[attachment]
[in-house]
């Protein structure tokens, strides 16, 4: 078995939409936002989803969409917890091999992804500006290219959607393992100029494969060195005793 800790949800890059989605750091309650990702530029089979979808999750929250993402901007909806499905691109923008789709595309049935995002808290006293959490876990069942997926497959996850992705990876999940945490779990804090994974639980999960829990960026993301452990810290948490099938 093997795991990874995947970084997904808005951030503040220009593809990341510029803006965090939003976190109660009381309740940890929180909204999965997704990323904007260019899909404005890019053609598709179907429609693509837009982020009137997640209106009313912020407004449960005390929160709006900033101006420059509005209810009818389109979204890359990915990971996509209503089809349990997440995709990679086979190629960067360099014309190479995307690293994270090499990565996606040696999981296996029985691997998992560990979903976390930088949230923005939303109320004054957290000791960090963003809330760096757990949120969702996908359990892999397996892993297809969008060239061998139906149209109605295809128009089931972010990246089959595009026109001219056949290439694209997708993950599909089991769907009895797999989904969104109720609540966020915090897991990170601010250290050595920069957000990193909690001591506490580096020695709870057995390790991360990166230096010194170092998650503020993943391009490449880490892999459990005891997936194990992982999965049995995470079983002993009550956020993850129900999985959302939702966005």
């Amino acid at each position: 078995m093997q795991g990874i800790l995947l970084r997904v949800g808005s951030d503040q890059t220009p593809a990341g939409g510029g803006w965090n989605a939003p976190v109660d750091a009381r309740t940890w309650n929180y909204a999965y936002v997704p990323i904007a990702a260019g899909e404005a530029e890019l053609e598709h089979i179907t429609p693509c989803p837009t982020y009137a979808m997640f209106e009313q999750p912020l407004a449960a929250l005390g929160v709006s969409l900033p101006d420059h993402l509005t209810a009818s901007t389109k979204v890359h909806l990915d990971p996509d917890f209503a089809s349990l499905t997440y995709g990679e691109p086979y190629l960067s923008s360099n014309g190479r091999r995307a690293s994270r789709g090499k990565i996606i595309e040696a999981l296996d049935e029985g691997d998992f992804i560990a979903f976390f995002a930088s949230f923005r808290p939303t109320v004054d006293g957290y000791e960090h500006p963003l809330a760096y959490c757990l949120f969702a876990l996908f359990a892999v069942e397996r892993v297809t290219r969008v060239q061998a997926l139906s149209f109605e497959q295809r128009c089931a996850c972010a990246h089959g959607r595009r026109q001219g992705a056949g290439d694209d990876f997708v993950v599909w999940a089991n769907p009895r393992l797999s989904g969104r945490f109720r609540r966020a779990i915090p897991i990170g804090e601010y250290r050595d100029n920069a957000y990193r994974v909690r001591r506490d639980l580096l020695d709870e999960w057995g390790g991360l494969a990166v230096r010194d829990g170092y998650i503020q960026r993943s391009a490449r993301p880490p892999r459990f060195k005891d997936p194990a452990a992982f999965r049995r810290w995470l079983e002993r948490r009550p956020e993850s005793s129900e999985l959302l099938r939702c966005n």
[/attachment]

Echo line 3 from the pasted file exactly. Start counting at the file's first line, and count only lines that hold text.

């Amino acid at each position: 078995m093997q795991g990874i800790l995947l970084r997904v949800g808005s951030d503040q890059t220009p593809a990341g939409g510029g803006w965090n989605a939003p976190v109660d750091a009381r309740t940890w309650n929180y909204a999965y936002v997704p990323i904007a990702a260019g899909e404005a530029e890019l053609e598709h089979i179907t429609p693509c989803p837009t982020y009137a979808m997640f209106e009313q999750p912020l407004a449960a929250l005390g929160v709006s969409l900033p101006d420059h993402l509005t209810a009818s901007t389109k979204v890359h909806l990915d990971p996509d917890f209503a089809s349990l499905t997440y995709g990679e691109p086979y190629l960067s923008s360099n014309g190479r091999r995307a690293s994270r789709g090499k990565i996606i595309e040696a999981l296996d049935e029985g691997d998992f992804i560990a979903f976390f995002a930088s949230f923005r808290p939303t109320v004054d006293g957290y000791e960090h500006p963003l809330a760096y959490c757990l949120f969702a876990l996908f359990a892999v069942e397996r892993v297809t290219r969008v060239q061998a997926l139906s149209f109605e497959q295809r128009c089931a996850c972010a990246h089959g959607r595009r026109q001219g992705a056949g290439d694209d990876f997708v993950v599909w999940a089991n769907p009895r393992l797999s989904g969104r945490f109720r609540r966020a779990i915090p897991i990170g804090e601010y250290r050595d100029n920069a957000y990193r994974v909690r001591r506490d639980l580096l020695d709870e999960w057995g390790g991360l494969a990166v230096r010194d829990g170092y998650i503020q960026r993943s391009a490449r993301p880490p892999r459990f060195k005891d997936p194990a452990a992982f999965r049995r810290w995470l079983e002993r948490r009550p956020e993850s005793s129900e999985l959302l099938r939702c966005n």